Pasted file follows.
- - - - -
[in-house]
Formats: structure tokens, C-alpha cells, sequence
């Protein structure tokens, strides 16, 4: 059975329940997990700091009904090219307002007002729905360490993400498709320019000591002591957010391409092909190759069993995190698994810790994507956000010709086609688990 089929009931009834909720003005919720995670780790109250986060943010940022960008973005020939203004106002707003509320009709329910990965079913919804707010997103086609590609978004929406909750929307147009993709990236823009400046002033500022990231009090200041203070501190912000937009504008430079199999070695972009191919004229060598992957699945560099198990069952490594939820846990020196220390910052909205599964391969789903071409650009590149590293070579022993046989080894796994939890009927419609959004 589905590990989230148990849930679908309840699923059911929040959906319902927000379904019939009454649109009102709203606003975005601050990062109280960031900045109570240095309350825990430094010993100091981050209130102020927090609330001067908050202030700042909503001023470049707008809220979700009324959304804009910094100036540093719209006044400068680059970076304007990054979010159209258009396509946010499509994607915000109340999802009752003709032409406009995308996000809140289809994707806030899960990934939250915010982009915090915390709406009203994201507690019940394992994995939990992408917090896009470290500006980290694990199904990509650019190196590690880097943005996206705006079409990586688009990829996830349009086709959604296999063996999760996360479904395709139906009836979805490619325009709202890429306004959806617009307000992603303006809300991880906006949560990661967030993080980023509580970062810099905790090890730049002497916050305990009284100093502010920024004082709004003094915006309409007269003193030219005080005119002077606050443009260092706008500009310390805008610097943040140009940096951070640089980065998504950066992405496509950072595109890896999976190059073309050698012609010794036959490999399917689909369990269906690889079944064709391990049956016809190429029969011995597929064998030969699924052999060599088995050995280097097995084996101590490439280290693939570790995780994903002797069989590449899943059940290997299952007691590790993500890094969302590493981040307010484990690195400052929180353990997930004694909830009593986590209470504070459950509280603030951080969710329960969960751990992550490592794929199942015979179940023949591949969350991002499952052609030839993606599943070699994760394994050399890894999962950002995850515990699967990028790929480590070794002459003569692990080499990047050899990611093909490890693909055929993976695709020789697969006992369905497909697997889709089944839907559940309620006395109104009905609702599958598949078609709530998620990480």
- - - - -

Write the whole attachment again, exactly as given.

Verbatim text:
[in-house]
Formats: structure tokens, C-alpha cells, sequence
């Protein structure tokens, strides 16, 4: 059975329940997990700091009904090219307002007002729905360490993400498709320019000591002591957010391409092909190759069993995190698994810790994507956000010709086609688990 089929009931009834909720003005919720995670780790109250986060943010940022960008973005020939203004106002707003509320009709329910990965079913919804707010997103086609590609978004929406909750929307147009993709990236823009400046002033500022990231009090200041203070501190912000937009504008430079199999070695972009191919004229060598992957699945560099198990069952490594939820846990020196220390910052909205599964391969789903071409650009590149590293070579022993046989080894796994939890009927419609959004 589905590990989230148990849930679908309840699923059911929040959906319902927000379904019939009454649109009102709203606003975005601050990062109280960031900045109570240095309350825990430094010993100091981050209130102020927090609330001067908050202030700042909503001023470049707008809220979700009324959304804009910094100036540093719209006044400068680059970076304007990054979010159209258009396509946010499509994607915000109340999802009752003709032409406009995308996000809140289809994707806030899960990934939250915010982009915090915390709406009203994201507690019940394992994995939990992408917090896009470290500006980290694990199904990509650019190196590690880097943005996206705006079409990586688009990829996830349009086709959604296999063996999760996360479904395709139906009836979805490619325009709202890429306004959806617009307000992603303006809300991880906006949560990661967030993080980023509580970062810099905790090890730049002497916050305990009284100093502010920024004082709004003094915006309409007269003193030219005080005119002077606050443009260092706008500009310390805008610097943040140009940096951070640089980065998504950066992405496509950072595109890896999976190059073309050698012609010794036959490999399917689909369990269906690889079944064709391990049956016809190429029969011995597929064998030969699924052999060599088995050995280097097995084996101590490439280290693939570790995780994903002797069989590449899943059940290997299952007691590790993500890094969302590493981040307010484990690195400052929180353990997930004694909830009593986590209470504070459950509280603030951080969710329960969960751990992550490592794929199942015979179940023949591949969350991002499952052609030839993606599943070699994760394994050399890894999962950002995850515990699967990028790929480590070794002459003569692990080499990047050899990611093909490890693909055929993976695709020789697969006992369905497909697997889709089944839907559940309620006395109104009905609702599958598949078609709530998620990480």